between events; Bandura, 1997), but the weight that the health conditions (dis-
orders or diseases) can exert on disability may, under certain conditions, be
minimal compared with, for example, the effect of environmental factors:
A problem with performance can result directly from the social environment,
even when the individual has no impairment. For example, an individual who
is HIV-positive without any symptoms or disease, or someone with a genetic
predisposition to a certain disease, may exhibit no impairments or may have
sufcient capacity to work, yet may not do so because of the denial of access to
services, discrimination or stigma. (WHO, 2001, p. 21)
According to the ICF, technologies, when viewed as a systematic process,
method, or an artifact designed to solve problems posed by the environment,
are set within the context of the individual operating components (health con-
dition, environmental factors, personal factors) as facilitators for improving
individual functioning. To the extent, then, that a technology is produced with
the specic goal of assisting a person with disability, it can be dened as an
assistive product or technology (WHO, 2001, p. 164). In this sense, the de-
nition of technology can be traced back to what the philosopher of science
Health condition
(disorder or disease)
FIGURE 3.1 Reciprocal triadic causation between the components of ICF according
to the biopsychosocial model: “There is a dynamic interaction among these entities:
interventions in one entity have the potential to modify one or more of the other enti-
ties.” (From World Health Organization (WHO), International Classication of
Impairments, Disabilities, and Handicaps. A Manual of Classication Relating to the
Consequences of Disease, WHO, Geneva, Switzerland, p. 26.)
63Why We Should Be Talking about Psychotechnologies for Socialization
Bernard Stiegler proposed could be seen in the relation between the human
being and its technology, namely, a phenomenon of epiphylogenesis, a new
relation between the human organism and its environment: lithic technology
and tools are preserved beyond the life of the individual who produced them
and determine the relation of the human being with the environment, thus
conditioning a part of the selection pressure (Stiegler, 1992).
As shown in Figure 3.2, then, the technology itself arises as product that
modies human behavior, in that it determines the relationship with the envi-
ronment (e.g., by placing itself as a facilitator that reduces barriers); it assigns
meaning to the environment (e.g., because it makes the environment accessible
to the human experience and, therefore, usable: a particular stone may begin a
wheel); it expresses meanings about individuals (the introduction of writing, by
changing the way of human communication, gives new meanings to individu-
als who mediate their communication by writing, for example, separating them
into the illiterate and the literate); it is a method of an organism– environment
interaction (a square as a real meeting place and a square as virtual reality,
such as a social network, are two ways of interaction determined by the intro-
duction of two different human technologies); and, nally, it is a behavior (the
use of specic technology requires the acquisition of new skills that produce
culturally determined human behavioral skills: hunting and shing, agricul-
ture, urbanization, etc.).
In these circumstances, it is easy to see how the biopsychosocial model of
human functioning and the transactional theory of reciprocal triadic causation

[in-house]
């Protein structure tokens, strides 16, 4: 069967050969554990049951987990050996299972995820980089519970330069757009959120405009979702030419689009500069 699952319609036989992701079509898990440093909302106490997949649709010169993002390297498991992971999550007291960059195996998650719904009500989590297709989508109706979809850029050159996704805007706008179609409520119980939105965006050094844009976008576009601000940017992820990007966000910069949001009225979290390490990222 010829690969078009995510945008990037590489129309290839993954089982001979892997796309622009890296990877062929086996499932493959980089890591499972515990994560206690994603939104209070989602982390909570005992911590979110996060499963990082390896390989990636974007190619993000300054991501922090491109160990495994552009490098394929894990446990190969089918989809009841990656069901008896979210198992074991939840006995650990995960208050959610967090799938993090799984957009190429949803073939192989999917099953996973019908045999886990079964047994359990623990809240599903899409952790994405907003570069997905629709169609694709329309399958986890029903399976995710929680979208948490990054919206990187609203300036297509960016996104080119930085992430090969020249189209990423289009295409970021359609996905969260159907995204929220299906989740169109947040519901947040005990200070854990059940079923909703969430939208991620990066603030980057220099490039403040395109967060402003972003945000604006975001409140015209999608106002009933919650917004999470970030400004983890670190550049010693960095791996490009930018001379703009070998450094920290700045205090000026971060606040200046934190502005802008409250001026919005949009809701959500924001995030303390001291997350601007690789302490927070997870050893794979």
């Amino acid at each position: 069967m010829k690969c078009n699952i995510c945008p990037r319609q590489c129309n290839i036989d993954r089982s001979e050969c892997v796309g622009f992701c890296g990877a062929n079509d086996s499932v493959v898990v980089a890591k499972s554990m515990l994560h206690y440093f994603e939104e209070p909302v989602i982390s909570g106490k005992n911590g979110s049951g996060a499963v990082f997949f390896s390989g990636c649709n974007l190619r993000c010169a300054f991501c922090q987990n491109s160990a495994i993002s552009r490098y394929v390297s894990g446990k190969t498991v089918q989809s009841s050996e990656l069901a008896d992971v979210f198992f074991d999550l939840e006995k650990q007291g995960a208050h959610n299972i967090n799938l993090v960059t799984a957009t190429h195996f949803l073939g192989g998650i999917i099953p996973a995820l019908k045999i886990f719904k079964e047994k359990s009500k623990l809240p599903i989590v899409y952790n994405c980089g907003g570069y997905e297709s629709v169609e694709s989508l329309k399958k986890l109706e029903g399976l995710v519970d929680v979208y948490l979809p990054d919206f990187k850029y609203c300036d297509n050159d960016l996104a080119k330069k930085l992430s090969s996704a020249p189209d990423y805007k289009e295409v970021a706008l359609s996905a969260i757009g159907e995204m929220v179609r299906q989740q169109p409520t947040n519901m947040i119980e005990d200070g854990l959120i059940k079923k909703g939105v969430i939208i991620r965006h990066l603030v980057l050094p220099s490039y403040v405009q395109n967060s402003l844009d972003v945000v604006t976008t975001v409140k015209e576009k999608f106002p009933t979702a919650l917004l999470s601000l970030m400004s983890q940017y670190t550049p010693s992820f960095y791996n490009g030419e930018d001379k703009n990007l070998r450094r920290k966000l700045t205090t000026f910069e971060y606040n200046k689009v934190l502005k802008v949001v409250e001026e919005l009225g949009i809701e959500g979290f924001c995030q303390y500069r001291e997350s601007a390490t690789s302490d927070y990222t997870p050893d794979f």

provide a theoretical framework within which we may include and develop the
denition of psychotechnologies. In fact, technology, by its nature, originated
from the human psyche, but it also determines the relation of the human being
with its environment, and affects part of the selection pressure by modifying
its creator.
Health condition
(disorder or disease)
factors Technology
FIGURE 3.2 Reciprocal triadic causation between the components of ICF according
to the biopsychosocial model and the role of the technology.
... The psycho-technologist differs from a cognitive ergonomist because the main role of the latter is to analyze person-artifact interactions in the working environment by taking into account both the cognitive and behavioral effects arising from the interaction system, the activities and skills needed to improve productivity and effectiveness and, at the same time, avoid any cognitive or physical overload (Bridger, 2003). Conversely, the psycho-technologist evaluates the interaction between person and technology by following a user -AT -environment model of mutual influence (Federici & Meloni, 2013). ...
... Specifically, the psycho-technologist analyzes the interaction between three different systems ( Figure 4): the person, the technology, and environmental factors, as in Scherer's Matching Person andTechnology model (1998, 2005). Figure 4 -The socio-environmental system according to the bio-psychosocial perspective (Federici & Meloni, 2013;2001 This process aims to reach a level of autonomy for the person in need (related to contextual factors and technological features and functions). The psycho-technologist verifies if the environmental expectations (such as: family, health, and educational operators) can meet the user's possibilities of benefitting from the technology. ...
Full-text available
Background. The introduction of assistive technology (AT) into people’s lives is a deliberative and long-term process, which presupposes teamwork as much as professionalism, time, and experience. The aim of the assistive technology assessment (ATA) process is to suggest guidelines to follow in order to reach valid results during the AT selection and assignment process. Purpose. Critically discuss the application of the model of the ATA process developed by Federici and Scherer in the 2012. Method. Cross-cultural comparison of AT service delivery systems and discussion of the ATA process model adopted by Leonarda Vaccari Institute of Rome. Conclusion. Nowadays, the wide variety of AT devices on the market opens new frontiers to the individual’s enhanced functioning, inclusion, and participation. Since the choice of the most appropriate match is often a complex process, a systematic selection process such as the ATA process described in this article can help practitioners to efficiently achieve successful outcomes.